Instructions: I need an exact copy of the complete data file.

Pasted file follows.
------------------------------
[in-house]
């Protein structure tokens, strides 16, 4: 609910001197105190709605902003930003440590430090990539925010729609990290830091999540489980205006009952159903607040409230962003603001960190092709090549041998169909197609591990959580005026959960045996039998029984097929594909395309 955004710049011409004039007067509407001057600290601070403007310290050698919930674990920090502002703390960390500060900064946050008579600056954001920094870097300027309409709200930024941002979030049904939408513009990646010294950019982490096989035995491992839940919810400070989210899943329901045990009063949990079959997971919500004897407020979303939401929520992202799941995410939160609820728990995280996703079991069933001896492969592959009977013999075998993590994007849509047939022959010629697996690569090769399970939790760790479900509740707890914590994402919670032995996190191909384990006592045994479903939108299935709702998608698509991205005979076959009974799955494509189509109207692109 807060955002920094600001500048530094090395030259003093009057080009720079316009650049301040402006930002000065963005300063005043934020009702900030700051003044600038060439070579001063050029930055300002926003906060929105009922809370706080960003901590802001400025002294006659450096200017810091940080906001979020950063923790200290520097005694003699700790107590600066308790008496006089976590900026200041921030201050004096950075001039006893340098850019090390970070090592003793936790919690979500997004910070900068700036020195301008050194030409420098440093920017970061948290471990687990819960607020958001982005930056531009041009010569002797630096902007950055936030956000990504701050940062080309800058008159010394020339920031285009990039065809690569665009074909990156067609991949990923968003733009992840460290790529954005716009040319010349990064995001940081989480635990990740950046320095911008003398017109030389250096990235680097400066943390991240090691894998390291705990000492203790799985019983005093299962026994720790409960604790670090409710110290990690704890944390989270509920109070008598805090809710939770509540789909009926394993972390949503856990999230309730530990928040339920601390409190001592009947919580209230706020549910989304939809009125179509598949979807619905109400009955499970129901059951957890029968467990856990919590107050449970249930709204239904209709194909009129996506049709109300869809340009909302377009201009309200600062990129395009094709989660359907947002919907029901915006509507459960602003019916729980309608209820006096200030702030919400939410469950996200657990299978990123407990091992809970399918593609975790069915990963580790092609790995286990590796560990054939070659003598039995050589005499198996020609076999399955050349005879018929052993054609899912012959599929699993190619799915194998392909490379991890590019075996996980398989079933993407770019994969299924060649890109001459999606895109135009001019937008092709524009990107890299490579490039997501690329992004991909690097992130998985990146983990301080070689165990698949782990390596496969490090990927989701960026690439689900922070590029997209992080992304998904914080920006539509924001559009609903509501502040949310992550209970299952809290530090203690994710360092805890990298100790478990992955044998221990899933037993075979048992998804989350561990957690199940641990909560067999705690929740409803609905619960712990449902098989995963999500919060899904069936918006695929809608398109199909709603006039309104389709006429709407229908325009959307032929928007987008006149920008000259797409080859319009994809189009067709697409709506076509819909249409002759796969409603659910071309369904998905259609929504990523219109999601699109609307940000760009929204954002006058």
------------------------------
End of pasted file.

[in-house]
């Protein structure tokens, strides 16, 4: 609910001197105190709605902003930003440590430090990539925010729609990290830091999540489980205006009952159903607040409230962003603001960190092709090549041998169909197609591990959580005026959960045996039998029984097929594909395309 955004710049011409004039007067509407001057600290601070403007310290050698919930674990920090502002703390960390500060900064946050008579600056954001920094870097300027309409709200930024941002979030049904939408513009990646010294950019982490096989035995491992839940919810400070989210899943329901045990009063949990079959997971919500004897407020979303939401929520992202799941995410939160609820728990995280996703079991069933001896492969592959009977013999075998993590994007849509047939022959010629697996690569090769399970939790760790479900509740707890914590994402919670032995996190191909384990006592045994479903939108299935709702998608698509991205005979076959009974799955494509189509109207692109 807060955002920094600001500048530094090395030259003093009057080009720079316009650049301040402006930002000065963005300063005043934020009702900030700051003044600038060439070579001063050029930055300002926003906060929105009922809370706080960003901590802001400025002294006659450096200017810091940080906001979020950063923790200290520097005694003699700790107590600066308790008496006089976590900026200041921030201050004096950075001039006893340098850019090390970070090592003793936790919690979500997004910070900068700036020195301008050194030409420098440093920017970061948290471990687990819960607020958001982005930056531009041009010569002797630096902007950055936030956000990504701050940062080309800058008159010394020339920031285009990039065809690569665009074909990156067609991949990923968003733009992840460290790529954005716009040319010349990064995001940081989480635990990740950046320095911008003398017109030389250096990235680097400066943390991240090691894998390291705990000492203790799985019983005093299962026994720790409960604790670090409710110290990690704890944390989270509920109070008598805090809710939770509540789909009926394993972390949503856990999230309730530990928040339920601390409190001592009947919580209230706020549910989304939809009125179509598949979807619905109400009955499970129901059951957890029968467990856990919590107050449970249930709204239904209709194909009129996506049709109300869809340009909302377009201009309200600062990129395009094709989660359907947002919907029901915006509507459960602003019916729980309608209820006096200030702030919400939410469950996200657990299978990123407990091992809970399918593609975790069915990963580790092609790995286990590796560990054939070659003598039995050589005499198996020609076999399955050349005879018929052993054609899912012959599929699993190619799915194998392909490379991890590019075996996980398989079933993407770019994969299924060649890109001459999606895109135009001019937008092709524009990107890299490579490039997501690329992004991909690097992130998985990146983990301080070689165990698949782990390596496969490090990927989701960026690439689900922070590029997209992080992304998904914080920006539509924001559009609903509501502040949310992550209970299952809290530090203690994710360092805890990298100790478990992955044998221990899933037993075979048992998804989350561990957690199940641990909560067999705690929740409803609905619960712990449902098989995963999500919060899904069936918006695929809608398109199909709603006039309104389709006429709407229908325009959307032929928007987008006149920008000259797409080859319009994809189009067709697409709506076509819909249409002759796969409603659910071309369904998905259609929504990523219109999601699109609307940000760009929204954002006058």